Sunday, March 29, 2009

Windsor, Friday

On Friday morning I awoke to the sounds of a happy baby. Etta Basanti Tyers was having a bath. She's 7 months old now and super cute. She is caramel coloured with shiny black eyes. When the mail arrived I compared her to it and announced that she was actually cardboard box-coloured. No, corrected her parents, she's caramel coloured alright.

Suparna looks very well and is right into full-on natural mothering. She bring all kinds of age-old south asian knowledge to it, as well as surfing the net for the very latest tips. It seems to work pretty well, as;
a) Etta was happy all day, and
b) their house isn't untidy or odorous in that acceptable-but-still-stinky we've-got-a-baby way.

In India babies learn very young to announce if they are going to poo, and they are moved to the potty or the appropriate spot. Nappies are absolutely NOT for poo. This makes the washing/germ killing process a snap. Suparna says that babies know how to do this, mum and dad just have to keep their ears open and encourage the little button to be as clear and prompt about it as possible.

After the bath, we moved to the main event of any day in Windsor, which is breakfast in Chapel Street. We went to a place called Batch which seems to be an island of New Zealand culture. Over scrambled eggs and chorizo we caught up on the last few months, and tried to avoid any discussion of football. Minor TV and music celebrities came and went. The menus were sticky taped into old Enid-Blyton era clothbound books.

Anthropology side note: Hip cafés in Hobart try hard to be very Melbourne. I have not been anywhere hipper than Melbourne in my life that I can think of (Santiago? Jaipur? Albury?) - so I can't pick quite where the Melbourne cafés are trying to be. But they are trying, so hard.

After breakfast we walked home. Alex took me to his studio and ran me through his current work. He started out as a graphic designer/illustrator like myself but he has taken his work to a few levels beyond that now. He takes a holistic look at the communications of an organisation (super fund, bank, telco, power company) and cleans them up - graphics and text.

One interesting point he made is that "Plain English" is a furphy. If someone doesn't understand something labelled thus, they are guaranteed to not ask questions, as they think they will look dumb. Unfortunately a lot of documents labelled "Plain English" aren't designed to be read by anybody except lawyers. Alex's mission of clear communication will often meet with a big obstacle: the client explictly prefers jargon and weasel words because they don't want to be understood.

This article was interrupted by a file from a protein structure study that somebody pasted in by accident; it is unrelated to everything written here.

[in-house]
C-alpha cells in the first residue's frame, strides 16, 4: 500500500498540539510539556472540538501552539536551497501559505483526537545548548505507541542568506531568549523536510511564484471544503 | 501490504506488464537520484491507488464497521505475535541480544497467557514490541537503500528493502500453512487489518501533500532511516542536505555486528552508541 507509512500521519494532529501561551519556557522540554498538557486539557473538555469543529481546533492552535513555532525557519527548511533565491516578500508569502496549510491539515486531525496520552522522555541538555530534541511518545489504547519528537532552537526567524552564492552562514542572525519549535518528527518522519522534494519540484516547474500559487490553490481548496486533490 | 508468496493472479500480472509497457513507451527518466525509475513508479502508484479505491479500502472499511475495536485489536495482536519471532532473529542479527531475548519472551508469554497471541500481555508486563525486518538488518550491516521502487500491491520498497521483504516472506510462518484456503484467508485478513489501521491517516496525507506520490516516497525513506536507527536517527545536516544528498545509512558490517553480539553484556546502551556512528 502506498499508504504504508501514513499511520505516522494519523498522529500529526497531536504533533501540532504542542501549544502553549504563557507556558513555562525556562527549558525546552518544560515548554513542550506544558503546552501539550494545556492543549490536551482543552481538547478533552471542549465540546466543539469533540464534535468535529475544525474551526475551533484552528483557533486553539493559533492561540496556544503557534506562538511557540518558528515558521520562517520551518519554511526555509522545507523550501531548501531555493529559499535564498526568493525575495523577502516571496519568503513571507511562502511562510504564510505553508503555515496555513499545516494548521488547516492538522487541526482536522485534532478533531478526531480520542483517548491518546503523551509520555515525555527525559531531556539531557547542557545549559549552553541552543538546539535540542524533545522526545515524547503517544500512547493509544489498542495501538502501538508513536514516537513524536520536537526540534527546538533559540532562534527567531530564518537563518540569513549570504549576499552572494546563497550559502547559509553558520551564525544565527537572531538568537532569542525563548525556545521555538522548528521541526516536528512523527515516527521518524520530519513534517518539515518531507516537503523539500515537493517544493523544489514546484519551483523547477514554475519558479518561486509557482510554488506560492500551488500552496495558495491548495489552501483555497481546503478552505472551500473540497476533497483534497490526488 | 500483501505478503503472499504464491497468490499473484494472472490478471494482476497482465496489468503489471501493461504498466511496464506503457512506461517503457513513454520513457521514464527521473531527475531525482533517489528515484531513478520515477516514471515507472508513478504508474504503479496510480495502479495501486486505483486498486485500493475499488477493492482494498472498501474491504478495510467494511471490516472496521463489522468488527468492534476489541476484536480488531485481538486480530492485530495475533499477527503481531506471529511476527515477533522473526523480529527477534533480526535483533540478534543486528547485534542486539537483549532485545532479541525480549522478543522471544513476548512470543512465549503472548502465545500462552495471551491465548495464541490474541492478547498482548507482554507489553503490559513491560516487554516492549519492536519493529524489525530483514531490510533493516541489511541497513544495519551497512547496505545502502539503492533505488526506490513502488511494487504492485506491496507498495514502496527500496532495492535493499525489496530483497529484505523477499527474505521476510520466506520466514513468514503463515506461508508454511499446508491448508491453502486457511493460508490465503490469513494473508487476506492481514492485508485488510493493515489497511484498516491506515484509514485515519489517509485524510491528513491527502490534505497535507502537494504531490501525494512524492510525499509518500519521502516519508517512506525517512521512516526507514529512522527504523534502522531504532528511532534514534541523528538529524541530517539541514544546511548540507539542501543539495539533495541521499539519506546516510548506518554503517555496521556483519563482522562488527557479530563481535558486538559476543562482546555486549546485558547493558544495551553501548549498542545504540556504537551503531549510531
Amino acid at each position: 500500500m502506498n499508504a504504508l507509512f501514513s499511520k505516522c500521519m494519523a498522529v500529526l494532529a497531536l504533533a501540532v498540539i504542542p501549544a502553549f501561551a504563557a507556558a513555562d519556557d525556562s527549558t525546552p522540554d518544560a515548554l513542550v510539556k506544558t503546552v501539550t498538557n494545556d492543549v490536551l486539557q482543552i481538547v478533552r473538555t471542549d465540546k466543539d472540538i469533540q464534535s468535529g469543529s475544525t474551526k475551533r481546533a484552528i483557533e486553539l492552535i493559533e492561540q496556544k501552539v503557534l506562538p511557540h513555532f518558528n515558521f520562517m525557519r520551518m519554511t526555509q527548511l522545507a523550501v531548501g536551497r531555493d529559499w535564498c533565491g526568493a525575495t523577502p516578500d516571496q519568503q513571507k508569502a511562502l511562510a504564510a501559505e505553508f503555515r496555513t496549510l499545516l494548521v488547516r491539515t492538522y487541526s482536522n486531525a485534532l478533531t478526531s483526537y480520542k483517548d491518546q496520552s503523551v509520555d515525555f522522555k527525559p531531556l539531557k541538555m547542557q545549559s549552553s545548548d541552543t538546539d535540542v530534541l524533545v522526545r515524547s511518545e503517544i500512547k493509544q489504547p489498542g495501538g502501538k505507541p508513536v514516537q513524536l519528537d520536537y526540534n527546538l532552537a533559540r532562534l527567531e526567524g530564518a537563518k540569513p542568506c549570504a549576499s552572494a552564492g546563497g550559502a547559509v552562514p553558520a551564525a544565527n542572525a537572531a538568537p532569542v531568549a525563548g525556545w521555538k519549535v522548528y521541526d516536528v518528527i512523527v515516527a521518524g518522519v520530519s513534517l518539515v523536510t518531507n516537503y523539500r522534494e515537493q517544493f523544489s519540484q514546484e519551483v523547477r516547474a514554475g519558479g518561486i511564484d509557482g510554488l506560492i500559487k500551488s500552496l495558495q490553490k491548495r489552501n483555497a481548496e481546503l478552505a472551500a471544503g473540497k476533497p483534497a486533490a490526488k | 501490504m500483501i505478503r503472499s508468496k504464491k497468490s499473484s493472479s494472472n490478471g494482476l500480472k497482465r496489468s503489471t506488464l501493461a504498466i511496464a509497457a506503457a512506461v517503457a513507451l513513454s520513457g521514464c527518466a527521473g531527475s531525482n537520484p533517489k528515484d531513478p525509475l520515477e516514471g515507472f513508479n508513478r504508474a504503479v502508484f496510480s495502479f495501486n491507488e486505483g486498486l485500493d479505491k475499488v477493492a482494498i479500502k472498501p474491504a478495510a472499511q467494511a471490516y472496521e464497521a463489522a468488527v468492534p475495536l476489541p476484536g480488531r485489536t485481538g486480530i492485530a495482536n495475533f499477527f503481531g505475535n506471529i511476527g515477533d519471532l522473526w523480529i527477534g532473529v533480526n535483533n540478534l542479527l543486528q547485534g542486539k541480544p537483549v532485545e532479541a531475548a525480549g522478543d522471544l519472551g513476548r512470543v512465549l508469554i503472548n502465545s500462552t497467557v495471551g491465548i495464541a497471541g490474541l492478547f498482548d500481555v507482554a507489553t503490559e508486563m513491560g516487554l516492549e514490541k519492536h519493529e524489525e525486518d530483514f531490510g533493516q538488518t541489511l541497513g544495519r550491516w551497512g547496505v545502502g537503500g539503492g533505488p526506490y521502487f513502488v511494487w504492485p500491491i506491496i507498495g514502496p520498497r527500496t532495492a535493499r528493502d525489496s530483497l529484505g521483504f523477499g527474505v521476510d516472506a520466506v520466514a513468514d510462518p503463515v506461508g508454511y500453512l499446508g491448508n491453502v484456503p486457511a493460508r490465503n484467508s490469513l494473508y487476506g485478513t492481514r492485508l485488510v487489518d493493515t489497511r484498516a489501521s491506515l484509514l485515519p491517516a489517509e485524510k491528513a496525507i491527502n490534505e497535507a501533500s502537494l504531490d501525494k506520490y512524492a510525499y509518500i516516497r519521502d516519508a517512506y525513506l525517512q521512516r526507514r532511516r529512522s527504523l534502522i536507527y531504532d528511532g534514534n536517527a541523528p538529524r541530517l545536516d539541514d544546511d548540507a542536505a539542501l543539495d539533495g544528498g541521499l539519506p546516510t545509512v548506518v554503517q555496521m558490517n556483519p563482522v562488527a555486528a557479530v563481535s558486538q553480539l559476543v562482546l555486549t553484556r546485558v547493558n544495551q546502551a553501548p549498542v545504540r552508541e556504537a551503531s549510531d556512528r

While Etta had a sleep Alex and I went for a big walk around Windsor and Prahran. The Grand Prix buzzed in the distance, like having a cloud of mosquitos around your head. Not far from Alex and Supa's is the Melbourne Bowls Club, which featured prominently in one of Australia's finest recent lawn bowls movies, Crackerjack. I have urged Alex to join up as soon as Suparna will let him.

On the corner of Alex's street is a large knick-knack shop, that is full of the sort of stuff I love. Old wall maps and anatomical charts, deer skulls, old factory machinery and so on. Metal letters. They had tons of those wooden lasts for manufacturing shoes. The longer I was in there, looking at the frankly staggering prices, the more I decided I don't like all that stuff any more. Or perhaps it depends on the provenance and price. If something has been salvaged at the tip and is sold for $15, maybe that's OK. If something has been snapped up as a factory closes for practically nothing, and then sold in Chapel Street as decor, for $25, maybe that's not OK. I'm not sure.

We picked up the girls and hit the strip again for lunch, this time at a small butcher-shop-turned-deli that served meals in the old cold room out back, at one big table. Shiny metal walls. Half the people on the street said hi to Alex and Supa and goo-gooed at Etta. In the deli she is obviously a regular. There were only about five items on the menu. I ordered a chicken avocado roll - the lady had just made one for her husband so she gave me that. It was superb.

We walked back home after lunch (negotiating more hellos and goo-goos) and it was time for me to head to the airport.

It was really wonderful to get home even after just one night away. I was so tired. I just piled children on my lap and closed my eyes.

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